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9 Field Artillery Regiment


Heraldry Image - Distinctive Unit Insignia

Distinctive Unit Insignia


 

 

 

Description

A Gold color metal and enamel device 1 9/32 inches (3.25 cm) in height consisting of a shield blazoned: Gules two puloulou palewise Proper (a ball Argent on a staff Sable), on a canton Or a stand of grape shot Proper (for the 1st Field Artillery). 

Symbolism

The 9th Field Artillery Regiment (parent organization of the 9th Field Artillery Battalion) was organized in 1916 in Hawaii from the 1st Field Artillery. This descent is shown by the stand of grape shot in the canton, taken from the coat of arms of the 1st Field Artillery, which commemorates General Taylor’s famous remark to the battery commander in the old regiment at Buena Vista, “A little more grape, Captain Bragg.” The place of origin and first station of the 9th Field Artillery Regiment are depicted in the remainder of the arms: The shield is red for Artillery. The two Hawaiian puloulou—a blackstaff with a white ball—were ancient emblems of the country and were placed on each side of the gateway to the king’s quarters. 

Background

The distinctive unit insignia was originally approved for the 9th Field Artillery Regiment on 6 November 1922. It was amended to change the method of wear on 12 December 1923. The insignia was amended again on 7 January 1924 and 10 January 1925. It was amended to change the wear again on 16 July 1925. It was redesignated for the 9th Field Artillery Battalion on 23 December 1942. It was again redesignated for the 9th Artillery Regiment on 22 January 1958. The insignia was redesignated for the 9th Field Artillery Regiment effective 1 September 1971. 

Heraldry Image - Coat Of Arms

Coat Of Arms


 

 

 

Blazon

Shield

Gules two puloulou palewise Proper (a ball Argent on a staff Sable), on a canton Or a stand of grape shot Proper (for the 1st Field Artillery).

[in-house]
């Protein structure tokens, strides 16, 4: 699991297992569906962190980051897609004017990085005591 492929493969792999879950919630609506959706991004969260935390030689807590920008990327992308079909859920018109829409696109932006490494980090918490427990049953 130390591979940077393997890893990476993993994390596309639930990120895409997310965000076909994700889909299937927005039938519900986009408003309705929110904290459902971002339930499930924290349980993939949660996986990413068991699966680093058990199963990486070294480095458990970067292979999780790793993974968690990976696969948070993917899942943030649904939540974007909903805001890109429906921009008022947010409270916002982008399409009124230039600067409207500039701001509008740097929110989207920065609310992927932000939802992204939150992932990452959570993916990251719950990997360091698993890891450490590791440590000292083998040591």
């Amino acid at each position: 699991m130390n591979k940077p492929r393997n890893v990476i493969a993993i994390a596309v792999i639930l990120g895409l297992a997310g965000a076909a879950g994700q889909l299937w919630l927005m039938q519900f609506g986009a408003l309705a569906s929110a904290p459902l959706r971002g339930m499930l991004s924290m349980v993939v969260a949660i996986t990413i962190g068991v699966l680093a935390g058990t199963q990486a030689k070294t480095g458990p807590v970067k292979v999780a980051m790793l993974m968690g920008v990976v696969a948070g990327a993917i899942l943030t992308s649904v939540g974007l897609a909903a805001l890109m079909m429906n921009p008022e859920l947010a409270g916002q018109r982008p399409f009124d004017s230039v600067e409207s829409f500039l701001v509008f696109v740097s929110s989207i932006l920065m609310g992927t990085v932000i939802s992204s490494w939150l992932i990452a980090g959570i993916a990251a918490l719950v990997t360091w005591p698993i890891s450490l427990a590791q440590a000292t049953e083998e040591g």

Crest

On a wreath of the colors, Or and Gules, an alia (crossed Hawaiian spears) supporting a puela with nine plumes, five of Gold and four of Silver, Gold and Silver alternating (the flag of the Hawaiian Chief) all Proper.

Motto

Kulia-i-ka-nuu (Hawaiian meaning “Strive to Reach the Summit.”) 

Symbolism

Shield

The 9th Field Artillery Regiment (parent organization of the 9th Field Artillery Battalion) was organized in 1916 in Hawaii from the 1st Field Artillery. This descent is shown by the stand of grape shot in the canton, taken from the coat of arms of the 1st Field Artillery, which commemorates General Taylor’s famous remark to the battery commander in the old regiment at Buena Vista, “A little more grape, Captain Bragg.” The place of origin and first station of the 9th Field Artillery Regiment are depicted in the remainder of the arms: The shield is red for Artillery. The two Hawaiian puloulou—a blackstaff with a white ball—were ancient emblems of the country and were placed on each side of the gateway to the king’s quarters.

Crest

The crest is an alia, the two crossed spears which were placed in front of the king’s house. The puela, the duster-like flag of the king, is drawn with nine plumes, five gold and four silver, indicating the number of the organization. 

Background

The coat of arms was originally approved for the 9th Field Artillery Regiment on 19 October 1921. It was amended to change the blazon of the crest on 15 December 1922. It was redesignated for the 9th Field Artillery Battalion on 23 December 1942. It was redesignated for the 9th Artillery Regiment on 22 January 1958. The insignia was amended to change the translation of the motto on 26 February 1965. The coat of arms was redesignated effective 1 September 1971 for the 9th Field Artillery Regiment.